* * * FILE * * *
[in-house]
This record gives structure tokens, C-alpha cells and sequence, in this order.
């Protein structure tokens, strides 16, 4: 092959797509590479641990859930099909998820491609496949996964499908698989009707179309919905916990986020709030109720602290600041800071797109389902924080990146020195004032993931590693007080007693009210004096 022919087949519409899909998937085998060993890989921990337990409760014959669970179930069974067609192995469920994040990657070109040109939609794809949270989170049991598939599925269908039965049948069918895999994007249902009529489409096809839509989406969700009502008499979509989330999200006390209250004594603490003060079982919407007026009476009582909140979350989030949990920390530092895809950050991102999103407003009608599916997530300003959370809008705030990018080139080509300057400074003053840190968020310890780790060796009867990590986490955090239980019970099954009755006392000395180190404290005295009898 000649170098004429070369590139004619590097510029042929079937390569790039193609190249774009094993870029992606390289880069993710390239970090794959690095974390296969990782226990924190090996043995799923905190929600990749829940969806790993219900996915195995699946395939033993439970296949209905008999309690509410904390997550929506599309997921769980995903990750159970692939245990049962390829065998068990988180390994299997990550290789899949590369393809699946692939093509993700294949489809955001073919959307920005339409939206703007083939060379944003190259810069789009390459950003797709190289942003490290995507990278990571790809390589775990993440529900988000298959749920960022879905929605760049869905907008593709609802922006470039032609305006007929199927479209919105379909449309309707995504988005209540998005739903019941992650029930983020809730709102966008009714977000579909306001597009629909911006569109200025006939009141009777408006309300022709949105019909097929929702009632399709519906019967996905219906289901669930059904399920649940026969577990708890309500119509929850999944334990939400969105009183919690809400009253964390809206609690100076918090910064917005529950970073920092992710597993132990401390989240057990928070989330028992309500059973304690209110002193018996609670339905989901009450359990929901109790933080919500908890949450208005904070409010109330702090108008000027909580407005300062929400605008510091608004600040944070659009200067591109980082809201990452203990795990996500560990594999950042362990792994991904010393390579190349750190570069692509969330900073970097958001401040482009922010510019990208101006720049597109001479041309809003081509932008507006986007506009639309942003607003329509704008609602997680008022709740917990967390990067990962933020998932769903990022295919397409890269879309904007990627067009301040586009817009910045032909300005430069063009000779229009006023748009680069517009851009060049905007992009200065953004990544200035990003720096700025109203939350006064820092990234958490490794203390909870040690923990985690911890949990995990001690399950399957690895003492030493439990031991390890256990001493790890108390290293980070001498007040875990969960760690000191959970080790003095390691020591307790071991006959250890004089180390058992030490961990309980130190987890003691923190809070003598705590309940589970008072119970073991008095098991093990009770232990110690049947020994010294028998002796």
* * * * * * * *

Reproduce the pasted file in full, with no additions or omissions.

[in-house]
This record gives structure tokens, C-alpha cells and sequence, in this order.
């Protein structure tokens, strides 16, 4: 092959797509590479641990859930099909998820491609496949996964499908698989009707179309919905916990986020709030109720602290600041800071797109389902924080990146020195004032993931590693007080007693009210004096 022919087949519409899909998937085998060993890989921990337990409760014959669970179930069974067609192995469920994040990657070109040109939609794809949270989170049991598939599925269908039965049948069918895999994007249902009529489409096809839509989406969700009502008499979509989330999200006390209250004594603490003060079982919407007026009476009582909140979350989030949990920390530092895809950050991102999103407003009608599916997530300003959370809008705030990018080139080509300057400074003053840190968020310890780790060796009867990590986490955090239980019970099954009755006392000395180190404290005295009898 000649170098004429070369590139004619590097510029042929079937390569790039193609190249774009094993870029992606390289880069993710390239970090794959690095974390296969990782226990924190090996043995799923905190929600990749829940969806790993219900996915195995699946395939033993439970296949209905008999309690509410904390997550929506599309997921769980995903990750159970692939245990049962390829065998068990988180390994299997990550290789899949590369393809699946692939093509993700294949489809955001073919959307920005339409939206703007083939060379944003190259810069789009390459950003797709190289942003490290995507990278990571790809390589775990993440529900988000298959749920960022879905929605760049869905907008593709609802922006470039032609305006007929199927479209919105379909449309309707995504988005209540998005739903019941992650029930983020809730709102966008009714977000579909306001597009629909911006569109200025006939009141009777408006309300022709949105019909097929929702009632399709519906019967996905219906289901669930059904399920649940026969577990708890309500119509929850999944334990939400969105009183919690809400009253964390809206609690100076918090910064917005529950970073920092992710597993132990401390989240057990928070989330028992309500059973304690209110002193018996609670339905989901009450359990929901109790933080919500908890949450208005904070409010109330702090108008000027909580407005300062929400605008510091608004600040944070659009200067591109980082809201990452203990795990996500560990594999950042362990792994991904010393390579190349750190570069692509969330900073970097958001401040482009922010510019990208101006720049597109001479041309809003081509932008507006986007506009639309942003607003329509704008609602997680008022709740917990967390990067990962933020998932769903990022295919397409890269879309904007990627067009301040586009817009910045032909300005430069063009000779229009006023748009680069517009851009060049905007992009200065953004990544200035990003720096700025109203939350006064820092990234958490490794203390909870040690923990985690911890949990995990001690399950399957690895003492030493439990031991390890256990001493790890108390290293980070001498007040875990969960760690000191959970080790003095390691020591307790071991006959250890004089180390058992030490961990309980130190987890003691923190809070003598705590309940589970008072119970073991008095098991093990009770232990110690049947020994010294028998002796």